Using Performance Analysis to Determine How I Dropped the Ball

Author: | Category: BI Office Features | Tags: fantasy football, BI Office, predictive analysis | Published: 12/12/2016

Using Performance Analysis to Determine How I Dropped the Ball

Making predictions is easy. Making accurate predictions is hard.

Back in September, I built a storyboard in Pyramid Analytics BI Office to help me draft a winning fantasy football team. Unfortunately, my team hasn't done a whole lot of that "winning" thing so far this season. I would like to pin my team's woeful performance squarely on the shoulders of Lady Luck, but in reality, it was my own doing: I spent more time tweaking my data reports than actually using those reports to make decisions.

What did I expect, though? My passion lies in building the tools that others can use to analyze data and make informed business decisions. For instance, an NFL general manager might hire dozens of people with my skillset to build tools for him, but those employees wouldn't actually make the decisions (though they could make a data report to analyze their own performance!).

I created the Team Performance storyboard with several goals in mind. First, I wanted to quickly identify players who were under-performing so that I could replace them through free agency or trades. Second, I hoped to evaluate the effectiveness of my draft storyboard so I could adjust it for next year. Finally, I wanted to showcase some tools that may not have actually helped me from a fantasy perspective, but might be useful in business use cases (and which provide some interesting insights into player performance beyond the narrow scope of fantasy football).

Figure 1. Team Performance Story Board
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The first report I generated for the Team Performance storyboard was the Team - Actual vs. Projected chart. I can see from this report that most of my players have underperformed compared to their projections. In particular, Jacksonville Jaguars running back Chris Ivory and Seattle Seahawks wide receiver Tyler Lockett have underwhelmed in terms of their fantasy production. Had I spent more time analyzing the data rather than fine tuning it, I would have dropped Ivory and Lockett long ago and likely replaced them with one of the top available players, as indicated by the orange "Top 3 Avail Avg." bar.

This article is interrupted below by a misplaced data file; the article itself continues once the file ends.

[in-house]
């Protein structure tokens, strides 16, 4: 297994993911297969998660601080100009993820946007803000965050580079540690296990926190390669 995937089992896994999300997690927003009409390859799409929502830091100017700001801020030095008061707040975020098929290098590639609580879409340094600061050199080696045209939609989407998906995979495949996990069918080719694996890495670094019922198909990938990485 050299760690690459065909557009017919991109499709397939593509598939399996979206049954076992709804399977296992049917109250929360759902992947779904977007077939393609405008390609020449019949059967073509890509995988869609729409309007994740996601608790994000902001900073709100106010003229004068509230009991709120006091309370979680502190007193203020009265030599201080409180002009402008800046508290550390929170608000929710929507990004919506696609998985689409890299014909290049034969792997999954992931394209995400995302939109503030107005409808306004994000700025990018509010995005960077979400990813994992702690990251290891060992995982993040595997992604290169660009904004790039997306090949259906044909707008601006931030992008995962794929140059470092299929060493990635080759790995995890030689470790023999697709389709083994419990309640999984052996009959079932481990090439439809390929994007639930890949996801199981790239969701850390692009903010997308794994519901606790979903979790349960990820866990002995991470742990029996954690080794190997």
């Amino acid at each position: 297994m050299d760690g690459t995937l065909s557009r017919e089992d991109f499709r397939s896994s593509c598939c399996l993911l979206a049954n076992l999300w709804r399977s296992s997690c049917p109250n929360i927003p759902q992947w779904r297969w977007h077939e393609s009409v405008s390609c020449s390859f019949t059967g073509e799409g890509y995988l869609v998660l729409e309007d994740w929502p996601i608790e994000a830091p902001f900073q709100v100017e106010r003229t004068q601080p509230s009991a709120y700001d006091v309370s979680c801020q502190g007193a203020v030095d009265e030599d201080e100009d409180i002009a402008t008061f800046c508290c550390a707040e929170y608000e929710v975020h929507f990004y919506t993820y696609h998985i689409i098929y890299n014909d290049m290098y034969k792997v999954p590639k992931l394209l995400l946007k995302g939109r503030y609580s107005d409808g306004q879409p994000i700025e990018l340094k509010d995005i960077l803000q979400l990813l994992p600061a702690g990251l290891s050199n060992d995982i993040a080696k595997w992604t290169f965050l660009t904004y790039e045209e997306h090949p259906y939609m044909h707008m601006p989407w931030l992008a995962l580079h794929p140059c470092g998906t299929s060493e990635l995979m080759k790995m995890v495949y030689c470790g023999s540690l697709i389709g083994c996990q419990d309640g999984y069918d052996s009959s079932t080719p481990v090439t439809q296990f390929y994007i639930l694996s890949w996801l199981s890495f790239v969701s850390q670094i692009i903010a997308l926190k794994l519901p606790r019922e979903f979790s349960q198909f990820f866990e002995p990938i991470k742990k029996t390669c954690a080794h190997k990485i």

My lack of action is actually a common business problem when dealing with analytics. I call this phenomenon "KP-Irony." It occurs when a manager fails to act on data reports because they aren't exactly how the manager wants them to be. In my case, I had perfectly acceptable tools to help me make decisions, but I kept reworking the reports without consulting them to make data-driven decisions. It's crucial to understand that no report will ever be perfect, but that doesn't mean they can't be incredibly useful for making business decisions.

Figure 2. Team Performance - Actual vs Projected Bar Chart
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For instance, the sunburst in the lower-right hand corner labeled "Season Actual vs. Projected Next Week" makes it easy for me quickly assess the current health of my team. Darker colors indicate how well a player is expected to perform next week, and larger segments represent how well a player has performed to this point relative to the rest of my team. Advanced visualizations like this one are designed to speed the decision-making process and minimize mental effort.

Video 1. Season Actual vs. Projected Next Week


The trend chart in the upper-right hand corner (see figure 1) shows how my team performed in several KPIs each week, like passing touchdowns or field goals. I can use this chart to see how my managerial decisions impact not only my team's overall performance, but the derivative factors that led to that performance. As a sales manager, I might use a chart like this one to track how an incentive program drove various aspects of performance (sales calls, client visits, etc.), while a product manager might discover seasonality of sales for a particular product line or quickly assess the results of a recent marketing campaign. Whatever the KPI, viewing the trend over time is useful for future forecasting.

Figure 3. Trend Analysis Chart for Team Performance
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Sometimes I want to view the trend for just one particular player. For instance, if I have identified a player who seems to be under-performing, it would be beneficial to know in what direction his performance is trending so I don't accidentally drop a player who is heating up. BI Office makes it easy to interact with my visualizations and reports on the fly. If I want to filter view the trends for my underperforming running back Chris Ivory, I just click on his name in the Team table and choose "Interaction." The other reports are updated automatically. Being able to effortlessly navigate to the data I need to make real-time decisions is invaluable in a competitive market.

What did I learn from measuring my team's performance with this storyboard? Primarily, I need to take better advantage of the reports I've generated while making iterative improvements to them throughout the season. All of my indicators told me to bail on certain players. Second, I would like to figure out a way to do a better job of putting my findings into context. It's possible that rostering half of the Broncos' offense wasn't the best idea after all. But at least they still have a shot at making the playoffs.


Related resources

  1. Tackling Bye Weeks and Injuries with BI Office
  2. Using On-The-Fly Data Modeling to Draft the Optimal Fantasy Football Team
  3. Fantasy Football 2016 - Building a Data-Driven Draft
  4. Pyramid Analytics Home Page
  5. Follow @PyramidAnalytics on Twitter

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